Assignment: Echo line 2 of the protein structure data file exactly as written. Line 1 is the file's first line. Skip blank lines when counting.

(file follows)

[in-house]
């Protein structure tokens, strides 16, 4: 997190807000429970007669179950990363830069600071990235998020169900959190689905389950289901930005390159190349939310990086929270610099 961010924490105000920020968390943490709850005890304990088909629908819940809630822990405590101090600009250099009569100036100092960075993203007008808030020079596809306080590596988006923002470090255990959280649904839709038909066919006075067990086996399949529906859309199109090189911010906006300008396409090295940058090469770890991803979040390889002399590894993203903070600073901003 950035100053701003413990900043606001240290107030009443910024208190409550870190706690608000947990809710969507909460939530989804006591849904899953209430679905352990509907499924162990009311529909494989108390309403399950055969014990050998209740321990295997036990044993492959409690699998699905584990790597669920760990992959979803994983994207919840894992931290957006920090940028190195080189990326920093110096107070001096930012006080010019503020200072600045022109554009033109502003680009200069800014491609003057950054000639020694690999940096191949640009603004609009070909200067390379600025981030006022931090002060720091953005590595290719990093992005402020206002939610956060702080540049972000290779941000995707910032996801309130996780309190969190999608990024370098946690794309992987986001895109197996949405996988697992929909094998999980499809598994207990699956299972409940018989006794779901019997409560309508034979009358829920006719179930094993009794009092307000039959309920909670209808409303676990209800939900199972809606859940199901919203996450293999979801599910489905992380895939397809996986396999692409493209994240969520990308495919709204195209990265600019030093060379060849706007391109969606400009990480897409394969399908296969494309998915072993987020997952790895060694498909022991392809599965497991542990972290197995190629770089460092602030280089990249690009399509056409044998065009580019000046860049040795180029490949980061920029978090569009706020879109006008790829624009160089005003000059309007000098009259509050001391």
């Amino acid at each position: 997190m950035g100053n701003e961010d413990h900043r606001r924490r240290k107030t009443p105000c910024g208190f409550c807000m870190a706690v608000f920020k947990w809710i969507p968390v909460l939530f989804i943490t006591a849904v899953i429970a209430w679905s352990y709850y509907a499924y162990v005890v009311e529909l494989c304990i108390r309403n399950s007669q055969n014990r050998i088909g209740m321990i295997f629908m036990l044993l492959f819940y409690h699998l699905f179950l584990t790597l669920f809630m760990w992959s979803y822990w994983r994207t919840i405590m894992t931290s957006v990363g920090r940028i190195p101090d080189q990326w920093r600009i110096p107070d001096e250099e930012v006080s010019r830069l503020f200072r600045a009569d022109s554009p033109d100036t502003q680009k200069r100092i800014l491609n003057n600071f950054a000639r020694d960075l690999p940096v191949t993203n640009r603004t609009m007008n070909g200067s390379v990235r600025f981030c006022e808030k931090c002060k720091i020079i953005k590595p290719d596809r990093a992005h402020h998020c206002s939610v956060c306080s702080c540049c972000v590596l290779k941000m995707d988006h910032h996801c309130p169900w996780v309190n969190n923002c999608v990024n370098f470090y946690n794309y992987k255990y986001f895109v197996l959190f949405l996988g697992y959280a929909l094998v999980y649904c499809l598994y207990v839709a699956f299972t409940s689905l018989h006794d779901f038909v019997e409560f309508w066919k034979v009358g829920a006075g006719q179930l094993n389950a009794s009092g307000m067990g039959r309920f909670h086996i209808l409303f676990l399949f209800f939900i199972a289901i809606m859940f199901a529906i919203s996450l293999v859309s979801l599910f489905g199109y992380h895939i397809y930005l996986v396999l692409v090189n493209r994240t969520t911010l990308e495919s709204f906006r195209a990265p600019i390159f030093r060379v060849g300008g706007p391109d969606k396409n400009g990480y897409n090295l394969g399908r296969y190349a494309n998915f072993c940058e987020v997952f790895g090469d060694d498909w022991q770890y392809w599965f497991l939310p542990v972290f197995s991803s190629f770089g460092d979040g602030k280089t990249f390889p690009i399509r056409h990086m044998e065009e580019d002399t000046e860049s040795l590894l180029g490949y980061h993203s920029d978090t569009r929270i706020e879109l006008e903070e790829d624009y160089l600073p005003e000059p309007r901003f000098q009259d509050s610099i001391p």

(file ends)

């Protein structure tokens, strides 16, 4: 997190807000429970007669179950990363830069600071990235998020169900959190689905389950289901930005390159190349939310990086929270610099 961010924490105000920020968390943490709850005890304990088909629908819940809630822990405590101090600009250099009569100036100092960075993203007008808030020079596809306080590596988006923002470090255990959280649904839709038909066919006075067990086996399949529906859309199109090189911010906006300008396409090295940058090469770890991803979040390889002399590894993203903070600073901003 950035100053701003413990900043606001240290107030009443910024208190409550870190706690608000947990809710969507909460939530989804006591849904899953209430679905352990509907499924162990009311529909494989108390309403399950055969014990050998209740321990295997036990044993492959409690699998699905584990790597669920760990992959979803994983994207919840894992931290957006920090940028190195080189990326920093110096107070001096930012006080010019503020200072600045022109554009033109502003680009200069800014491609003057950054000639020694690999940096191949640009603004609009070909200067390379600025981030006022931090002060720091953005590595290719990093992005402020206002939610956060702080540049972000290779941000995707910032996801309130996780309190969190999608990024370098946690794309992987986001895109197996949405996988697992929909094998999980499809598994207990699956299972409940018989006794779901019997409560309508034979009358829920006719179930094993009794009092307000039959309920909670209808409303676990209800939900199972809606859940199901919203996450293999979801599910489905992380895939397809996986396999692409493209994240969520990308495919709204195209990265600019030093060379060849706007391109969606400009990480897409394969399908296969494309998915072993987020997952790895060694498909022991392809599965497991542990972290197995190629770089460092602030280089990249690009399509056409044998065009580019000046860049040795180029490949980061920029978090569009706020879109006008790829624009160089005003000059309007000098009259509050001391």